There was tremendous joy yesterday within the camp of the displaced people of Otodo Gbame, a riverine community in the Lekki area of Lagos State whose homes were demolished by the Lagos State Government. Justice Onigbanjo of the Lagos State High Court ruled in their favour in a case brought before him by the Justice & Empowerment Initiatives – Nigeria (JEI) and the Nigerian Slum / Informal Settlement Federation challenging the action of the Lagos State government. The judge ruled that the demolition of the people’s homes was illegal. While urging for a stop to further eviction, he advised the Lagos State Government to consult and resettle the displaced residents as evictions without adequate notice and resettlement amount to cruel, inhuman and degrading treatment. The petitioners had challenged the threat to their existence by the Lagos State Government which, last October, through the state governor, Akinwunmi Ambode threatened to “start demolishing all shanties on waterfronts across the State within 7 days.” Days after the threat was issued, Ilubirin, a riverine community, was destroyed. Fearing that they may be next, over 20 members of the Informal Settlement Federation took the matter to court asking it to restrain the Lagos State Government from further demolishing their houses.
On November 7, 2016, Justice Onigbanjo granted a temporary injunction stopping Lagos State and its agents from continuing with the demolition. The order was however ignored as sections of Otodo Gbame were pulled down over two days in November 2016 after a mysterious fire engulfed parts of the community at night. Some residents of Otodo Gbame attribute the fire outbreak to agents of the Lagos State Government. In the days and weeks after, more threats would follow, as the Lagos State government routinely deployed its bulldozers and men to demolish structures in Otodo Gbame. It justified its action on the ground that it was meant to ensure a cleaner and safer Lagos. It’s a familiar line of the state government as it often claims that waterfront communities in the state are haven of criminals and kidnappers. Despite criticisms by human rights activists at home and abroad, the Lagos State government, again on April 9, at dawn, unleashed its security apparatus on Otodo Gbame. Residents of the community of approximately 30, 000 inhabitants were rudely awoken from sleep by strange voices asking them to quit a land they had lived in all their lives. It was like a dream but before long, the community was up in flames with residents scampering in all directions via boat as gunfire from the invading policemen rent the air. Daniel Ayah, a 25-year-old resident of the community, was killed by police bullet. Thousands of others, since that day, have no place to call home as, apart from the boat many escaped with, their properties and houses were lost to the inferno. Days after, JEI and the Nigerian Slum / Informal Settlement Federation were back in court. After hearing their complaint again, Justice Onigbanjo, after two adjournments, delivered judgment on June 21. In the court premises to know their fate were thousands of the displaced residents of Otodo Gbame. They all had a smile on their face after the judgment was given.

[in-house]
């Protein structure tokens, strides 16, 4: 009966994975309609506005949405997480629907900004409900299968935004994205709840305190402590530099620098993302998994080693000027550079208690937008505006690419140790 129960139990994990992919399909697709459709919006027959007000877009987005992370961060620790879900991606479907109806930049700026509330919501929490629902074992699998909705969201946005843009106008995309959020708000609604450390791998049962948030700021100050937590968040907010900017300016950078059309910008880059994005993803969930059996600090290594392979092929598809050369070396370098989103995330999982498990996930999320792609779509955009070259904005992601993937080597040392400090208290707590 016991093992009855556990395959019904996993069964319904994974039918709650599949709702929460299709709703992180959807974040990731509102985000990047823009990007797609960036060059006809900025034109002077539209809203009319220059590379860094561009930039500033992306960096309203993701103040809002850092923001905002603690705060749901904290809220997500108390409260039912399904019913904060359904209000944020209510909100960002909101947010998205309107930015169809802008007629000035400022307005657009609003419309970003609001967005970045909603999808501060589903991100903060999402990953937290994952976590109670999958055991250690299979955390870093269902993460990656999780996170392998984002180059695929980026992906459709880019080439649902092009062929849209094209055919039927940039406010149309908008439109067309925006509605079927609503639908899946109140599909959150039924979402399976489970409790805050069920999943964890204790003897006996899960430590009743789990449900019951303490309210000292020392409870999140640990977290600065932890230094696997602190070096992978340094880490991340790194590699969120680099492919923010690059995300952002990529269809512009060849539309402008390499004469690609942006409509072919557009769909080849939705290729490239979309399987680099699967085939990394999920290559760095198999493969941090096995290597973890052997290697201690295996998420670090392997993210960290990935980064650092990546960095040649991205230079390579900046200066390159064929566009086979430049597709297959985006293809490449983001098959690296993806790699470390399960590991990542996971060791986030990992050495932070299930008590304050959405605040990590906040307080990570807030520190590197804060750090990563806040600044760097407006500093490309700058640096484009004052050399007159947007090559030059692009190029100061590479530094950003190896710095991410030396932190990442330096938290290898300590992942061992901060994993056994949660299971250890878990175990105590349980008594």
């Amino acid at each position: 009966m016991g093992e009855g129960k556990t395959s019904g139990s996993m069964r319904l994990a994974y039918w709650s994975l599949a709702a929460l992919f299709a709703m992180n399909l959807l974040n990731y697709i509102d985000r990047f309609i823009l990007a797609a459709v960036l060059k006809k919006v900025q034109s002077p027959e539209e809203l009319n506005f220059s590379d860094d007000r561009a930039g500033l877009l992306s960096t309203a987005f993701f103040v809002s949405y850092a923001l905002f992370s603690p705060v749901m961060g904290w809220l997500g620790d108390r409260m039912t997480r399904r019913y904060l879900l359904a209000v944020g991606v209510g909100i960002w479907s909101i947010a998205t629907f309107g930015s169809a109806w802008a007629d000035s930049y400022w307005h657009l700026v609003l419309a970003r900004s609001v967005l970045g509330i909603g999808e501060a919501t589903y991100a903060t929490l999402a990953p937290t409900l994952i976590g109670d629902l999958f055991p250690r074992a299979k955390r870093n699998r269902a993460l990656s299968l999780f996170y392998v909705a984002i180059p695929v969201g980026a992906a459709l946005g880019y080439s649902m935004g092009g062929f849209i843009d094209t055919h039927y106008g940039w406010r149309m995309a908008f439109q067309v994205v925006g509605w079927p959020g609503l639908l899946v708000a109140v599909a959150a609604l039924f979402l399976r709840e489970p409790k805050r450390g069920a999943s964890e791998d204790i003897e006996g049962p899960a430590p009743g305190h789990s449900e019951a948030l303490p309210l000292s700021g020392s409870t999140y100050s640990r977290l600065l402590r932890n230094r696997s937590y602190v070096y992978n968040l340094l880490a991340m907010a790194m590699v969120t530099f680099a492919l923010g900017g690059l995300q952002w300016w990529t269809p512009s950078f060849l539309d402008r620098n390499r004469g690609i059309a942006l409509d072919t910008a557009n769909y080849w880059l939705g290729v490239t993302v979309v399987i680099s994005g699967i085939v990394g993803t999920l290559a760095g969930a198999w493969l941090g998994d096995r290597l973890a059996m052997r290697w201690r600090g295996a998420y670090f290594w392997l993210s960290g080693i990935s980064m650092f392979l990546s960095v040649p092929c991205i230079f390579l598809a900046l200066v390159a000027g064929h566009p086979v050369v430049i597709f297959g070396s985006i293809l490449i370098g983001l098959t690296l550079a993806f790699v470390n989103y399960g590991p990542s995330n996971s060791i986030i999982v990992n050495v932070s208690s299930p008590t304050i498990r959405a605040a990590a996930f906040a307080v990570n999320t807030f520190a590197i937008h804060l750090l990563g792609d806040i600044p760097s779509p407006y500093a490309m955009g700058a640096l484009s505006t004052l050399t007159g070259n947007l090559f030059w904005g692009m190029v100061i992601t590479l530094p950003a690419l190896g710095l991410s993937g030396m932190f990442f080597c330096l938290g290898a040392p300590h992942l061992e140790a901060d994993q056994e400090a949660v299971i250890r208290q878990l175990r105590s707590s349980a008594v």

But in a land where the Lagos State Government is known to flout court orders at will and not get punished, not a few persons will be interested in knowing how this latest court directive will play out.